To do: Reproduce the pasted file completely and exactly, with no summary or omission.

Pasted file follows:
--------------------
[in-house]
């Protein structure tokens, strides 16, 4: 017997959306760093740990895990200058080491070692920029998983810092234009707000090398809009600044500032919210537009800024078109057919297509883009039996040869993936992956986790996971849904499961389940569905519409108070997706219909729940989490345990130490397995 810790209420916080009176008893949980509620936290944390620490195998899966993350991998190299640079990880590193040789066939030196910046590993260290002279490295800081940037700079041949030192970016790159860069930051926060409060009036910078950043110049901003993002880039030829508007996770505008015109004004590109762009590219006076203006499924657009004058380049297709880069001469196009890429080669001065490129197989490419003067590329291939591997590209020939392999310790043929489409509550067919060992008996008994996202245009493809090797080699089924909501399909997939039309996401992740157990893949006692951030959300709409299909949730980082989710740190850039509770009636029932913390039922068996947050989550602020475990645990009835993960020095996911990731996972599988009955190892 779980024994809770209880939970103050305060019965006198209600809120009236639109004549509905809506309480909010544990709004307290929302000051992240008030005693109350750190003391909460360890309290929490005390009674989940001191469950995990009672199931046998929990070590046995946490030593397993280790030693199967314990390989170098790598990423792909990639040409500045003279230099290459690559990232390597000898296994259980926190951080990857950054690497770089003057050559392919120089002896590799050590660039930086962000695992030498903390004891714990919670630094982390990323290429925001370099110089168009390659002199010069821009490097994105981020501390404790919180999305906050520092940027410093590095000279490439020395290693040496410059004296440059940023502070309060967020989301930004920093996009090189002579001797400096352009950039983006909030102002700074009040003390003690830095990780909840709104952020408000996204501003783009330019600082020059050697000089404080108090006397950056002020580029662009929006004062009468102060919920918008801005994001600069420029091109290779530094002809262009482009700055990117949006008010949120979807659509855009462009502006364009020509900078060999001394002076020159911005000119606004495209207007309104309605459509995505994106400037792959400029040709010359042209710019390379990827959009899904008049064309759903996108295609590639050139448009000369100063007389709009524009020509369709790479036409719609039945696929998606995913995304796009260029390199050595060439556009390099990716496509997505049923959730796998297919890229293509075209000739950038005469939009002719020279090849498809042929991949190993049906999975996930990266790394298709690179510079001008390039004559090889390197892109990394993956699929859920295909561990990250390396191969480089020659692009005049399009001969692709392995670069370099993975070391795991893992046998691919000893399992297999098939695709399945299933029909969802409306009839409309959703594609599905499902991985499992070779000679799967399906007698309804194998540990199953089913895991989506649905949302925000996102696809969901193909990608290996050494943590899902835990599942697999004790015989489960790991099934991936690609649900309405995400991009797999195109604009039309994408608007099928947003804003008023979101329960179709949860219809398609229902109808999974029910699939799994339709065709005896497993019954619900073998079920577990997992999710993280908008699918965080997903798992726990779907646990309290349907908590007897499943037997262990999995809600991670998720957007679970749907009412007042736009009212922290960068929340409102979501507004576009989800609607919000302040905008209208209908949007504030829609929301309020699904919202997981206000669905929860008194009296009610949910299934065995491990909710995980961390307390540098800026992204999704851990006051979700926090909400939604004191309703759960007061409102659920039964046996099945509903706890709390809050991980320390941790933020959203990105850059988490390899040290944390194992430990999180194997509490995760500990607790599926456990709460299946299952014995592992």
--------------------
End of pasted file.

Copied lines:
[in-house]
């Protein structure tokens, strides 16, 4: 017997959306760093740990895990200058080491070692920029998983810092234009707000090398809009600044500032919210537009800024078109057919297509883009039996040869993936992956986790996971849904499961389940569905519409108070997706219909729940989490345990130490397995 810790209420916080009176008893949980509620936290944390620490195998899966993350991998190299640079990880590193040789066939030196910046590993260290002279490295800081940037700079041949030192970016790159860069930051926060409060009036910078950043110049901003993002880039030829508007996770505008015109004004590109762009590219006076203006499924657009004058380049297709880069001469196009890429080669001065490129197989490419003067590329291939591997590209020939392999310790043929489409509550067919060992008996008994996202245009493809090797080699089924909501399909997939039309996401992740157990893949006692951030959300709409299909949730980082989710740190850039509770009636029932913390039922068996947050989550602020475990645990009835993960020095996911990731996972599988009955190892 779980024994809770209880939970103050305060019965006198209600809120009236639109004549509905809506309480909010544990709004307290929302000051992240008030005693109350750190003391909460360890309290929490005390009674989940001191469950995990009672199931046998929990070590046995946490030593397993280790030693199967314990390989170098790598990423792909990639040409500045003279230099290459690559990232390597000898296994259980926190951080990857950054690497770089003057050559392919120089002896590799050590660039930086962000695992030498903390004891714990919670630094982390990323290429925001370099110089168009390659002199010069821009490097994105981020501390404790919180999305906050520092940027410093590095000279490439020395290693040496410059004296440059940023502070309060967020989301930004920093996009090189002579001797400096352009950039983006909030102002700074009040003390003690830095990780909840709104952020408000996204501003783009330019600082020059050697000089404080108090006397950056002020580029662009929006004062009468102060919920918008801005994001600069420029091109290779530094002809262009482009700055990117949006008010949120979807659509855009462009502006364009020509900078060999001394002076020159911005000119606004495209207007309104309605459509995505994106400037792959400029040709010359042209710019390379990827959009899904008049064309759903996108295609590639050139448009000369100063007389709009524009020509369709790479036409719609039945696929998606995913995304796009260029390199050595060439556009390099990716496509997505049923959730796998297919890229293509075209000739950038005469939009002719020279090849498809042929991949190993049906999975996930990266790394298709690179510079001008390039004559090889390197892109990394993956699929859920295909561990990250390396191969480089020659692009005049399009001969692709392995670069370099993975070391795991893992046998691919000893399992297999098939695709399945299933029909969802409306009839409309959703594609599905499902991985499992070779000679799967399906007698309804194998540990199953089913895991989506649905949302925000996102696809969901193909990608290996050494943590899902835990599942697999004790015989489960790991099934991936690609649900309405995400991009797999195109604009039309994408608007099928947003804003008023979101329960179709949860219809398609229902109808999974029910699939799994339709065709005896497993019954619900073998079920577990997992999710993280908008699918965080997903798992726990779907646990309290349907908590007897499943037997262990999995809600991670998720957007679970749907009412007042736009009212922290960068929340409102979501507004576009989800609607919000302040905008209208209908949007504030829609929301309020699904919202997981206000669905929860008194009296009610949910299934065995491990909710995980961390307390540098800026992204999704851990006051979700926090909400939604004191309703759960007061409102659920039964046996099945509903706890709390809050991980320390941790933020959203990105850059988490390899040290944390194992430990999180194997509490995760500990607790599926456990709460299946299952014995592992």